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NEWS | Feb. 27, 2017

NRL's Not-So Hidden Figure

By Jonathan B. Holloway

The box office hit film Hidden Figures is raising awareness towards overlooked contributions made by African-Americans in the science and technology (S&T) community.

Set in the 1960s, the biography depicts three African-American women who worked at NASA as human computers, performing mathematical computations by hand. Amazingly enough, without computers they provided critical calculations for space-mission flight trajectories in renowned NASA space missions, Project Mercury and Apollo 13. However, it is only recent these three-women have been nationally recognized for their significant contributions to space explorations and American history.

The U.S. Naval Research Laboratory (NRL) and retired Dr. George Carruthers have a similar relationship with African-American history. Carruthers, however, is NRL's not-so hidden figure, long recognized for his achievements in the S&T community.

In 1969, Carruthers invented, and successfully patented, the Image Converter for Detecting Electromagnetic Radiations Especially in Short Wave Lengths. His invention, a 50-pound, gold-plated telescope was used during Apollo 16, the NASA mission landing the first moon-based space observatory. The device allowed researchers the ability to examine molecular components in the Earth's atmosphere, and other cosmic phenomena thousands of miles away for the first time.

In 1971, he was awarded the Arthur S. Fleming Award, and in 1972 he received the Exceptional Achievement Scientific Award from NASA. The following year, Carruthers was presented with the National Civil Service League Exceptional Achievement Award.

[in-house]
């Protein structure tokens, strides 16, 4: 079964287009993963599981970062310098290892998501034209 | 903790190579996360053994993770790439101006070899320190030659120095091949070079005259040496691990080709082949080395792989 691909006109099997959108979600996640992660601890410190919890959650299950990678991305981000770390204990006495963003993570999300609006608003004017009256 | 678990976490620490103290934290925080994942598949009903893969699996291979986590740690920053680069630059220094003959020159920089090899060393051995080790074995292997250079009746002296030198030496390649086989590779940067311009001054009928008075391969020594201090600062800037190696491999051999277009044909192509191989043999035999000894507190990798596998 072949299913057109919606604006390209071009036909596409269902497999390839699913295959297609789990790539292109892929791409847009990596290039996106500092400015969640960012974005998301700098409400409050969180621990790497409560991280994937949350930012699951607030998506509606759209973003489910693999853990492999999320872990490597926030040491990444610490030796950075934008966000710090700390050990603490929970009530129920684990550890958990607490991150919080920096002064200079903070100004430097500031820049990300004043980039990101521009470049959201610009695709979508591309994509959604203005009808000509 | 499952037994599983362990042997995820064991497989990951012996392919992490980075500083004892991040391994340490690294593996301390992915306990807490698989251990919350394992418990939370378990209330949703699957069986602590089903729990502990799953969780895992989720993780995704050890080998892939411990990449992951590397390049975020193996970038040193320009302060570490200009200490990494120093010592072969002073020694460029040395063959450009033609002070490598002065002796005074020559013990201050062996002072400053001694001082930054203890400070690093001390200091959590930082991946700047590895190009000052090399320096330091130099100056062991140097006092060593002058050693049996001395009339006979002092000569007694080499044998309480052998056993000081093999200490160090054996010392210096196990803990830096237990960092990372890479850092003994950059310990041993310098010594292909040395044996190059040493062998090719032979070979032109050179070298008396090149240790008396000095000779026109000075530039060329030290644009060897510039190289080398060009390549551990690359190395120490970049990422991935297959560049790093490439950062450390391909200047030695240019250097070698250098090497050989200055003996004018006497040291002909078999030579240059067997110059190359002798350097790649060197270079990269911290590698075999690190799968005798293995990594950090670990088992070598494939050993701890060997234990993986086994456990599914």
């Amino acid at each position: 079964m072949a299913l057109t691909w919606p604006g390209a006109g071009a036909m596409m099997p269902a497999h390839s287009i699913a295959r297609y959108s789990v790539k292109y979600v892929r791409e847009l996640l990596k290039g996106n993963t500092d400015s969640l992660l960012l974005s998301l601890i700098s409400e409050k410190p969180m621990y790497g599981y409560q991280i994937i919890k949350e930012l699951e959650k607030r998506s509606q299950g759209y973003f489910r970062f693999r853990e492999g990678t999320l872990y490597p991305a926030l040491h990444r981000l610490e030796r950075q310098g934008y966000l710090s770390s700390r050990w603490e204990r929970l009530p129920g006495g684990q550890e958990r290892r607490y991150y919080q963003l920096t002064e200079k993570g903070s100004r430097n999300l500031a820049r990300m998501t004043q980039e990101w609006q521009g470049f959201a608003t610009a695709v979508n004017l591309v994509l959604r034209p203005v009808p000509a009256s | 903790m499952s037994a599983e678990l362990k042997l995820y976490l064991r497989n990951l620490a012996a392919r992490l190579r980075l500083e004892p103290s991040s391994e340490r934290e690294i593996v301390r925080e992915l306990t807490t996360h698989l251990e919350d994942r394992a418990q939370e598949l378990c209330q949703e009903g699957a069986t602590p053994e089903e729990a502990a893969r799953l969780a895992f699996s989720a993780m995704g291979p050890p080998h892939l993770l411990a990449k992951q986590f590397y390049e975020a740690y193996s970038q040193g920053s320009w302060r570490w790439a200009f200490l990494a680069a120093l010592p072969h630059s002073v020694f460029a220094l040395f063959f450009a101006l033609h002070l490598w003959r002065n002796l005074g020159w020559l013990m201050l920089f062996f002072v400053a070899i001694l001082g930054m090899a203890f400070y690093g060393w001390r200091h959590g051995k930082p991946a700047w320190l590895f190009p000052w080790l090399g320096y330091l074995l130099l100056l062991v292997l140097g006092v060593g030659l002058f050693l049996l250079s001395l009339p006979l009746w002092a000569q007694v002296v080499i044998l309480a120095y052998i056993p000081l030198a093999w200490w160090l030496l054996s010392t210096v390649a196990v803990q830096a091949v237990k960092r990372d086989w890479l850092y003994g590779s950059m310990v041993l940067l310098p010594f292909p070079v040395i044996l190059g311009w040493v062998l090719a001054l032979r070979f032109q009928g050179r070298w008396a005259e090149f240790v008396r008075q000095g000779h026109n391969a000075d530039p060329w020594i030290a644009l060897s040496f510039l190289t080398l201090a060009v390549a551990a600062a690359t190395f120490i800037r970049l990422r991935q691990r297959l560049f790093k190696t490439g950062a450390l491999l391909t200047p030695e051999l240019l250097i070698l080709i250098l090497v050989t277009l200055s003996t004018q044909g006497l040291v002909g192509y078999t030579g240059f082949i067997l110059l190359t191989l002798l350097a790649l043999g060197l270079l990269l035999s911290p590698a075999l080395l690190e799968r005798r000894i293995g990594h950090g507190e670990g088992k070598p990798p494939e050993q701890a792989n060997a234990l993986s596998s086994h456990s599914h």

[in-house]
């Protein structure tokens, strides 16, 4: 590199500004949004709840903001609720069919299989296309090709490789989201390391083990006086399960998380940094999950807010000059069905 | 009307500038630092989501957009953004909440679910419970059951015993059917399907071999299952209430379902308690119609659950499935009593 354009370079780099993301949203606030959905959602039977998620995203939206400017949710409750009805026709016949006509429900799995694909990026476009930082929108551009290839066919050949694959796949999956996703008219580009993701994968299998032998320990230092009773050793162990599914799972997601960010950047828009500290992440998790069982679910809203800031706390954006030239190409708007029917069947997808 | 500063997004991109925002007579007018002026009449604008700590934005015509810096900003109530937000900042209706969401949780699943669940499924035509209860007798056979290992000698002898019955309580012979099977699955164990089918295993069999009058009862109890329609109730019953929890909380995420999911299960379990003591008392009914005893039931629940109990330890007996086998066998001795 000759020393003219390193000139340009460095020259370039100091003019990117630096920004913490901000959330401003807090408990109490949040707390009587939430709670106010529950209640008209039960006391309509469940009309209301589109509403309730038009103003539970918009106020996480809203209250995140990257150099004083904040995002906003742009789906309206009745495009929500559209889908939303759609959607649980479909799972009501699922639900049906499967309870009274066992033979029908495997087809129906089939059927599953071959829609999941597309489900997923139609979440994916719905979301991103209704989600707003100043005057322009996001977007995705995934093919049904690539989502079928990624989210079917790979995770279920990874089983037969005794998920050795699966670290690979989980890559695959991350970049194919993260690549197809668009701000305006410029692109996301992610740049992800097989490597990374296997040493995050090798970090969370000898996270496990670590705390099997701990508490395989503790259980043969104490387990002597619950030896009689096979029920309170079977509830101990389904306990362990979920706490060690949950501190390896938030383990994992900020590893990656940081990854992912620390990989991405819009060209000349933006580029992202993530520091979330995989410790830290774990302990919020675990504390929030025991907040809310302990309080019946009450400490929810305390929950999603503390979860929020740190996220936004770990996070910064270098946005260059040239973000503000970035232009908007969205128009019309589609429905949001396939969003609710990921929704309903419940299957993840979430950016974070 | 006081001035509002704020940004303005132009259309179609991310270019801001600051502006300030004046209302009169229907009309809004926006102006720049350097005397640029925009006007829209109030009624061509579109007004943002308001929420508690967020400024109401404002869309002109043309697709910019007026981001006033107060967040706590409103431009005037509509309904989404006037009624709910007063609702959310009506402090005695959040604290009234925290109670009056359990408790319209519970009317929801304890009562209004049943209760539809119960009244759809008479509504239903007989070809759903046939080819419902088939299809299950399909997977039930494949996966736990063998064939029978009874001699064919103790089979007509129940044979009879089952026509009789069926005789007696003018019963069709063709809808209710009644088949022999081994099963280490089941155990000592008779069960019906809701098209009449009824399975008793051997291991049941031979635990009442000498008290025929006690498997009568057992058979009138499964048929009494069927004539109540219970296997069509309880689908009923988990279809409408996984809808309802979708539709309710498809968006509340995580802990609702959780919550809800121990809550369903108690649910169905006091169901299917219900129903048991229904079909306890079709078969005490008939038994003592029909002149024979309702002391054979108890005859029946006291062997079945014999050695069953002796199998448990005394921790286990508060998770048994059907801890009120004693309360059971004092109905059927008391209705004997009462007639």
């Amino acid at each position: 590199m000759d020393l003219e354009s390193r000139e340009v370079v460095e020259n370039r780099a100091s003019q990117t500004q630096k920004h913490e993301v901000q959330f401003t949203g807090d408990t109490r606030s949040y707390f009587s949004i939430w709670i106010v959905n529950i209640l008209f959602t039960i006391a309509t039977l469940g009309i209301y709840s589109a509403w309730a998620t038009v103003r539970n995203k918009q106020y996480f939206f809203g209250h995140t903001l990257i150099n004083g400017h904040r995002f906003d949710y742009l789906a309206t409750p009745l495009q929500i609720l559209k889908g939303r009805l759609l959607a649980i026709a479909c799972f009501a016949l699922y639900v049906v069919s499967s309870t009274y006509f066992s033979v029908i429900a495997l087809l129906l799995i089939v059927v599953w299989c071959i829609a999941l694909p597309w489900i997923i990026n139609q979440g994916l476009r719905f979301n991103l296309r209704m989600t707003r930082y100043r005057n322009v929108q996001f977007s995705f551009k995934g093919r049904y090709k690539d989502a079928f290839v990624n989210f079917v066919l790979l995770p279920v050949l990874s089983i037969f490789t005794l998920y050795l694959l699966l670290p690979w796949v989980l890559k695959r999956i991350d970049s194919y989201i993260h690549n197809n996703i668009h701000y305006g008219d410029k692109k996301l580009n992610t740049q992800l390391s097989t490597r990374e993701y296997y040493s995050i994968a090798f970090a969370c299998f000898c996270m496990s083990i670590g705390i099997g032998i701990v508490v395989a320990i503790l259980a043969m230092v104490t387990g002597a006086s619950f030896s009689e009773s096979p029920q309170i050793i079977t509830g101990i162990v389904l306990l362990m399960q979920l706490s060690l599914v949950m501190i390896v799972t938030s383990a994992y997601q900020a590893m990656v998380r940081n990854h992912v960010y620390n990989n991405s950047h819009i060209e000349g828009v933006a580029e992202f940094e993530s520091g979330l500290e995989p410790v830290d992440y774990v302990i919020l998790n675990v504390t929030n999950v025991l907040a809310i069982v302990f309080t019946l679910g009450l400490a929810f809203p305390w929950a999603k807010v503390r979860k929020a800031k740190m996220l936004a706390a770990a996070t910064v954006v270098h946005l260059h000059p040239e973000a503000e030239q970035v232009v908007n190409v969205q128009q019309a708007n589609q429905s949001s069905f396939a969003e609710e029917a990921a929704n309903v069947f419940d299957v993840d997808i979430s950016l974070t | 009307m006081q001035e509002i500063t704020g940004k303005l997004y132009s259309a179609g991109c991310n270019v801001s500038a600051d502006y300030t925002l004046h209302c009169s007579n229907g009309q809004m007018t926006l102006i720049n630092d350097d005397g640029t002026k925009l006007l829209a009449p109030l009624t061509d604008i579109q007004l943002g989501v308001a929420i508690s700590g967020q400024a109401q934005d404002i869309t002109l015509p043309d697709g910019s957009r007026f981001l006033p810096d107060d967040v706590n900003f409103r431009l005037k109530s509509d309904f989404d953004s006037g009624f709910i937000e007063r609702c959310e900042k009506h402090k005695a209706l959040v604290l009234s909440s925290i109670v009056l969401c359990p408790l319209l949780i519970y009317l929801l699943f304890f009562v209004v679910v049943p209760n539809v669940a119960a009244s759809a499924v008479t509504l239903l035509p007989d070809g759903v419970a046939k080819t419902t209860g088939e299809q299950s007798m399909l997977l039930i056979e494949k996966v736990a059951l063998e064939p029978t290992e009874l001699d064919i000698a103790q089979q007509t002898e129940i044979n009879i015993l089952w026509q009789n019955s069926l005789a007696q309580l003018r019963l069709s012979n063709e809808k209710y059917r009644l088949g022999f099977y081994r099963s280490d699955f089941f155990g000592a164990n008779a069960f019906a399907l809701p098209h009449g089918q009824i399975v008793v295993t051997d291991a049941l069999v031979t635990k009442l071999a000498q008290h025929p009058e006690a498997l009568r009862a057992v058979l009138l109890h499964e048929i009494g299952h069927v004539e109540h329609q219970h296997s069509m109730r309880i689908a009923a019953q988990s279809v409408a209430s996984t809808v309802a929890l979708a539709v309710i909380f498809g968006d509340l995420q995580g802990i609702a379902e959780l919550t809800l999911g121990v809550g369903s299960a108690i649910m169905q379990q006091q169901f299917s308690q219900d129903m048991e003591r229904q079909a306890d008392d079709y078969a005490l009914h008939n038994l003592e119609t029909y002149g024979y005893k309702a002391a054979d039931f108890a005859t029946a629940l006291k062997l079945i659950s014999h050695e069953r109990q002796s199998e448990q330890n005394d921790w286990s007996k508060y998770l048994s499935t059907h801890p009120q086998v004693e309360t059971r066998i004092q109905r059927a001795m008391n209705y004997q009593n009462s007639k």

Today, the Smithsonian National Air and Space Museum (NASM) has Carruthers' gold-plated telescope on display in its Apollo to the Moon gallery. In 1992 MASM's senior curator Dr. David Devorkin interviewed Carruthers' in 1992.

I was fascinated with learning more about the fellow who built the first telescope used on the moon, said Devorkin. His telescope still adorns the heart of the Apollo to the Moon gallery. For me, it's the heart.

Carruthers' research and innovation is still considered exceptional. Almost a half-century later he still receives accolades. In 2003, Carruthers was inducted into the National Inventors Hall of Fame, and the 2004 Science Spectrum conference recognized him as the top 50 Most Important Blacks in Research Science. Most notably, in 2012, former President Barrack Obama awarded Carruthers the National Medal of Technology and Innovation.

Carruthers' work continues as foundational reference for present-day research.

The awe-inspiring images of the ultraviolet Earth that astronauts captured on Apollo 16 depict dynamical changes in the ionopshere that are an on-going subject of research for the scientific community, said Dr. Scott Budzien, NRL's Space Science Division.

Examples of Carruthers' influence work can be found in NRL experiments, Limb-Imaging Ionospheric and Thermospheric Extreme Ultraviolet (UV) Spectrograph (LITES), and Global Positioning System (GPS) Radio Occultation and Ultraviolet Photometer Co-located (GROUP-C), which successfully launched to the International Space Station Feb 19.

A key measurement objective of GROUP-C and LITES is to make tomographic observations of ionospheric structures called plasma bubbles, which were imaged by Carruthers' camera on the Advanced Research and Global Observations Satellite (ARGOS) in 1999, said Budzien. The ultraviolet detector technology used in LITES can trace its heritage back to ultraviolet imaging detectors developed by Dr. George Carruthers for his lunar camera.
Carruthers recently retired from NRL after decades of dedicated service. Carruthers' legacy of research and innovation continues through the revolutionary work at NRL, and all missions exploring space, the final frontier.

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